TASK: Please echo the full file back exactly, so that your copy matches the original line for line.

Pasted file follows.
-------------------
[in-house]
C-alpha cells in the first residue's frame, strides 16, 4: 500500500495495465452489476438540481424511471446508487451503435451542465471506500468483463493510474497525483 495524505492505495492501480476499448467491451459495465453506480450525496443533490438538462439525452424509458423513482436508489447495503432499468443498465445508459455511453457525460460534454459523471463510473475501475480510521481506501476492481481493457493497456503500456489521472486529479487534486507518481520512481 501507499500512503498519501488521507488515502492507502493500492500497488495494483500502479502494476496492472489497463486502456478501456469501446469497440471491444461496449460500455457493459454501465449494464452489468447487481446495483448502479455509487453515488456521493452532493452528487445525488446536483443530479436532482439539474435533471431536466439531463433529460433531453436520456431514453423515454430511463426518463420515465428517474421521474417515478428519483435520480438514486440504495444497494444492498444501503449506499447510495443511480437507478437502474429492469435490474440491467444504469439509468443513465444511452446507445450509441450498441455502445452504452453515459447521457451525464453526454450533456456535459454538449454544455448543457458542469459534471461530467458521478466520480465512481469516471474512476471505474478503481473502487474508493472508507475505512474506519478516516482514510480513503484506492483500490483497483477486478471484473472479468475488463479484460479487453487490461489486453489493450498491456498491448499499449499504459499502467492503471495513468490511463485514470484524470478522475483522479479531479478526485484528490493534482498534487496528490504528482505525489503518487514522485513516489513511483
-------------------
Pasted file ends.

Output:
[in-house]
C-alpha cells in the first residue's frame, strides 16, 4: 500500500495495465452489476438540481424511471446508487451503435451542465471506500468483463493510474497525483 495524505492505495492501480476499448467491451459495465453506480450525496443533490438538462439525452424509458423513482436508489447495503432499468443498465445508459455511453457525460460534454459523471463510473475501475480510521481506501476492481481493457493497456503500456489521472486529479487534486507518481520512481 501507499500512503498519501488521507488515502492507502493500492500497488495494483500502479502494476496492472489497463486502456478501456469501446469497440471491444461496449460500455457493459454501465449494464452489468447487481446495483448502479455509487453515488456521493452532493452528487445525488446536483443530479436532482439539474435533471431536466439531463433529460433531453436520456431514453423515454430511463426518463420515465428517474421521474417515478428519483435520480438514486440504495444497494444492498444501503449506499447510495443511480437507478437502474429492469435490474440491467444504469439509468443513465444511452446507445450509441450498441455502445452504452453515459447521457451525464453526454450533456456535459454538449454544455448543457458542469459534471461530467458521478466520480465512481469516471474512476471505474478503481473502487474508493472508507475505512474506519478516516482514510480513503484506492483500490483497483477486478471484473472479468475488463479484460479487453487490461489486453489493450498491456498491448499499449499504459499502467492503471495513468490511463485514470484524470478522475483522479479531479478526485484528490493534482498534487496528490504528482505525489503518487514522485513516489513511483